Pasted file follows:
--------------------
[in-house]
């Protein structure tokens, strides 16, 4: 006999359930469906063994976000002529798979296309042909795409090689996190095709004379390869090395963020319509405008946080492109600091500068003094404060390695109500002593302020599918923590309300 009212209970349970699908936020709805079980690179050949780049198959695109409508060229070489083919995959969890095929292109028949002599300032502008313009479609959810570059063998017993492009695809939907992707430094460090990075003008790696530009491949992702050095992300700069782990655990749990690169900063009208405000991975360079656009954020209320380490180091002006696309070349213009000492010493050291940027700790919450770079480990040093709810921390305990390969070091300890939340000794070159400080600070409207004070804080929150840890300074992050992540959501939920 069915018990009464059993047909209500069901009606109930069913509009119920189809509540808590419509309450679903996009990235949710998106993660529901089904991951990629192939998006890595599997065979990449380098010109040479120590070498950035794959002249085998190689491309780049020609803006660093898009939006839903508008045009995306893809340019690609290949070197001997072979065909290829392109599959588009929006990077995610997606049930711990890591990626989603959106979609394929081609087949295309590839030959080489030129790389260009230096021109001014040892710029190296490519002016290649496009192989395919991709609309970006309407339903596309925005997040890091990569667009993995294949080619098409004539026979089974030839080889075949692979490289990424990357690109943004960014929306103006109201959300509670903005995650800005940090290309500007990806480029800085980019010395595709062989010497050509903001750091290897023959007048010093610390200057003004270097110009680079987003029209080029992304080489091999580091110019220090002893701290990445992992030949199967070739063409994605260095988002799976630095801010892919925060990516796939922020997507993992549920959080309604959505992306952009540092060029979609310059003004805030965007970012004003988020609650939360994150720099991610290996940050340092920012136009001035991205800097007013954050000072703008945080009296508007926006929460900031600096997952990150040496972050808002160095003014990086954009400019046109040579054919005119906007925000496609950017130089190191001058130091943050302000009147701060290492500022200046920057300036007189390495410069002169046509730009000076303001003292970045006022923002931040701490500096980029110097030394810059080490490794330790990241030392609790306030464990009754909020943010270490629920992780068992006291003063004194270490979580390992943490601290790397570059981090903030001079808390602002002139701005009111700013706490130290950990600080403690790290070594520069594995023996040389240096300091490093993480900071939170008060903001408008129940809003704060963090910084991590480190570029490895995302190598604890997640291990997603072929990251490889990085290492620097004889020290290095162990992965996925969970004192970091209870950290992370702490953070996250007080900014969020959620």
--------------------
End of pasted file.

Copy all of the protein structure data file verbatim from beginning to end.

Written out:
[in-house]
């Protein structure tokens, strides 16, 4: 006999359930469906063994976000002529798979296309042909795409090689996190095709004379390869090395963020319509405008946080492109600091500068003094404060390695109500002593302020599918923590309300 009212209970349970699908936020709805079980690179050949780049198959695109409508060229070489083919995959969890095929292109028949002599300032502008313009479609959810570059063998017993492009695809939907992707430094460090990075003008790696530009491949992702050095992300700069782990655990749990690169900063009208405000991975360079656009954020209320380490180091002006696309070349213009000492010493050291940027700790919450770079480990040093709810921390305990390969070091300890939340000794070159400080600070409207004070804080929150840890300074992050992540959501939920 069915018990009464059993047909209500069901009606109930069913509009119920189809509540808590419509309450679903996009990235949710998106993660529901089904991951990629192939998006890595599997065979990449380098010109040479120590070498950035794959002249085998190689491309780049020609803006660093898009939006839903508008045009995306893809340019690609290949070197001997072979065909290829392109599959588009929006990077995610997606049930711990890591990626989603959106979609394929081609087949295309590839030959080489030129790389260009230096021109001014040892710029190296490519002016290649496009192989395919991709609309970006309407339903596309925005997040890091990569667009993995294949080619098409004539026979089974030839080889075949692979490289990424990357690109943004960014929306103006109201959300509670903005995650800005940090290309500007990806480029800085980019010395595709062989010497050509903001750091290897023959007048010093610390200057003004270097110009680079987003029209080029992304080489091999580091110019220090002893701290990445992992030949199967070739063409994605260095988002799976630095801010892919925060990516796939922020997507993992549920959080309604959505992306952009540092060029979609310059003004805030965007970012004003988020609650939360994150720099991610290996940050340092920012136009001035991205800097007013954050000072703008945080009296508007926006929460900031600096997952990150040496972050808002160095003014990086954009400019046109040579054919005119906007925000496609950017130089190191001058130091943050302000009147701060290492500022200046920057300036007189390495410069002169046509730009000076303001003292970045006022923002931040701490500096980029110097030394810059080490490794330790990241030392609790306030464990009754909020943010270490629920992780068992006291003063004194270490979580390992943490601290790397570059981090903030001079808390602002002139701005009111700013706490130290950990600080403690790290070594520069594995023996040389240096300091490093993480900071939170008060903001408008129940809003704060963090910084991590480190570029490895995302190598604890997640291990997603072929990251490889990085290492620097004889020290290095162990992965996925969970004192970091209870950290992370702490953070996250007080900014969020959620």